(Part 2 of this post will be coming soon.)

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25 thoughts on “To the Mom of the Child with Special Needs – Part 1

  1. I love this. It really touched my heart. My son has some physical limitations, and its so hard, and he isnt even special needs. I cant imagine how hard your journey must be. But it sounds like God gave your son the exact Mama he needs. He is blessed, and so are you ❤

  2. Great post. I have a couple of friends who have children with special needs and it takes a special parent to deal with this! Patience is a virtue and I am sure it takes all of the patience in the world to be the best parent that you are! You are the world to your child – special needs or not! Keep strong!

    1. Yes, definitely a lot of patience … for any parent! But I do believe that those who have children with special needs need an extra measure of patience … and friends that are there to support them in their challenges are a real blessing. Glad you can be there for your friends!

  3. This is so true! And the comparison issues works both ways – don’t be too relieved that your child is not where some other kids are! They are all beautiful works of art that God has blessed us with, and ALL children have a purpose – even if it’s only to draw Mom & Dad closer to God. I feel so blessed with my kids even when their challenges are difficult, God always steps in to help me be there for them.

  4. I can tell your an amazing woman and mom just by reading this post. You a positive outlook on life that is refreshing and shows your relationship with God. I’m a social worker and work with people who have special needs and know that the job of a special needs child can be tedious. Good luck to you and your beautiful family.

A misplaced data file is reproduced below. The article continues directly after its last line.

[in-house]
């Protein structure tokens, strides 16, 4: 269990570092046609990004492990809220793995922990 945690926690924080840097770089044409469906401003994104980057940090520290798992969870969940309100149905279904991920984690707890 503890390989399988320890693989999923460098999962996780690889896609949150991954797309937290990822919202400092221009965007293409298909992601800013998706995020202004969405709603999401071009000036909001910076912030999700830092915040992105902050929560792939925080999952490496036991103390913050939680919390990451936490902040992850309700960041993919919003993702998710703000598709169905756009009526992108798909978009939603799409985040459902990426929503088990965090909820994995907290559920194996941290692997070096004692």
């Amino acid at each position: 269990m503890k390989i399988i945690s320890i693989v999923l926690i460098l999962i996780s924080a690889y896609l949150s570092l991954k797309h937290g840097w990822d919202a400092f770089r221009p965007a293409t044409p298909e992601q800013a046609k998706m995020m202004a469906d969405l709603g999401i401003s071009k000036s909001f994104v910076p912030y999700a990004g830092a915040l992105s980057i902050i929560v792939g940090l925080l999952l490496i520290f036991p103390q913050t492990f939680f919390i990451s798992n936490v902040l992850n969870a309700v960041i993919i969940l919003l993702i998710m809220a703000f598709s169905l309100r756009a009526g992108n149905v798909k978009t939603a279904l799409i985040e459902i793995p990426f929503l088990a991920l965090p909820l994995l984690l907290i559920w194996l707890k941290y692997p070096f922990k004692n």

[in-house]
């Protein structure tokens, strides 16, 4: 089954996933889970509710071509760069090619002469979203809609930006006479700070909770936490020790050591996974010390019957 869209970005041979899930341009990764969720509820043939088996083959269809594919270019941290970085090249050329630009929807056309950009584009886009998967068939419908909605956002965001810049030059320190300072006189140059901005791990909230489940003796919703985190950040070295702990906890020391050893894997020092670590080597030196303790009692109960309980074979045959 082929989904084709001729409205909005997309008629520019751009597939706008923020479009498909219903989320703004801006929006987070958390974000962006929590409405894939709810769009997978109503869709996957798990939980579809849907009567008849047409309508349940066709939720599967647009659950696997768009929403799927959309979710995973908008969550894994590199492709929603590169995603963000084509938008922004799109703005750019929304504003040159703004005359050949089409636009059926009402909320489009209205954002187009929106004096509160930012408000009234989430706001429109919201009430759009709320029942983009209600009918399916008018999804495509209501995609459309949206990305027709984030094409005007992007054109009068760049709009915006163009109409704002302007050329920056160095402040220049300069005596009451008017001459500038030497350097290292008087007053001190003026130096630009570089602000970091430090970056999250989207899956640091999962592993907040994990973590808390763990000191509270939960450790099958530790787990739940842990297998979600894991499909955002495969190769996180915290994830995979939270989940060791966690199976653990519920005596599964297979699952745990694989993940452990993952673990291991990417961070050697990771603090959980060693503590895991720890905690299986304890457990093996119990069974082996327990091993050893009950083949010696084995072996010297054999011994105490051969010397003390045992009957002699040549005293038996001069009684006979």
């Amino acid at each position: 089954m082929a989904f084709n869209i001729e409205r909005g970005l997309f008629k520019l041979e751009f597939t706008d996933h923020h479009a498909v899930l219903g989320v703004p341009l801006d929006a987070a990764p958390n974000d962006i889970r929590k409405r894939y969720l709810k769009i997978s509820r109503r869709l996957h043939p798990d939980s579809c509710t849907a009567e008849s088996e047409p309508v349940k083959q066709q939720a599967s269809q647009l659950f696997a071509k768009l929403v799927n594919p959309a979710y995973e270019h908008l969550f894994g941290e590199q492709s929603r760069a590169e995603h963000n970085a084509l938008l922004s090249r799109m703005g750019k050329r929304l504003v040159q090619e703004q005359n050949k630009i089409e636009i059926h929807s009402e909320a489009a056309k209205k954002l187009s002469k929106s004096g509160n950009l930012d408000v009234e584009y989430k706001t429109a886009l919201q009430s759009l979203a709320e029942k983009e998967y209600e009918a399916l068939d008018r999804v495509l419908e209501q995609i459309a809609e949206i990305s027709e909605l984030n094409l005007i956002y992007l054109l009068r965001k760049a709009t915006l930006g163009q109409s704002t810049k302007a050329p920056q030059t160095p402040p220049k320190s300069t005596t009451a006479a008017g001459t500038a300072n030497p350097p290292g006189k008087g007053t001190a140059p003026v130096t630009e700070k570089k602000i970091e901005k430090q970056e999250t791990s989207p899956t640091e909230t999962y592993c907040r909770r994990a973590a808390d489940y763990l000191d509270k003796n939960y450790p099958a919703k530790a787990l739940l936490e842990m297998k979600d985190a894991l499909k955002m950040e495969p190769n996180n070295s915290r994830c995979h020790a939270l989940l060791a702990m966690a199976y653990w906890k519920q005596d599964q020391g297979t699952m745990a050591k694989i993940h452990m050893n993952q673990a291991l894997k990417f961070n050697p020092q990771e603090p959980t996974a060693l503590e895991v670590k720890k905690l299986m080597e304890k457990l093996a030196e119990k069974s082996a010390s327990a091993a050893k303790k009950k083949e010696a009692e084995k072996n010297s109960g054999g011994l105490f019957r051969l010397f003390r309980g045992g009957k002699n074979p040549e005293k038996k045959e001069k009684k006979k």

5. Oh my goodness! This: “you may feel as though you’re caught in the rapids, trying to stay afloat, while the raging waters of information from doctors, therapists, specialists, and educators surround you and threaten to engulf you” describes the emotionally overwhelming process of diagnosis so well. I will never forget that feeling, but I’m so glad to have finally gotten the right information to get my child the necessary services/therapies/oh-my-gosh-we-need-that-too?-stuff. Hang on Momma. Your sweet child may not seem to appreciate all of your effort right now, but know that it is all worth it in the end.

    1. Yes, I was most certainly drained during the first few years of this process. We also didn’t have a complete diagnosis in the beginning. Call it parental instinct, but there was always a nagging feeling that there was something else going on with my child. He’s older now, and we finally have a more accurate diagnosis that I hope will give us clearer direction. Thank you for sharing about your journey!

  6. I love this post. You have so many great points. I especially love the part about being your childs’ special friend… I look forward to the next post. 🙂

  7. Beautiful! As a special needs mom, I could not agree more with each and every one of these points. Letting go of the need to catch up and celebrate her where she was at made such a huge difference in my life. God bless you on your journey!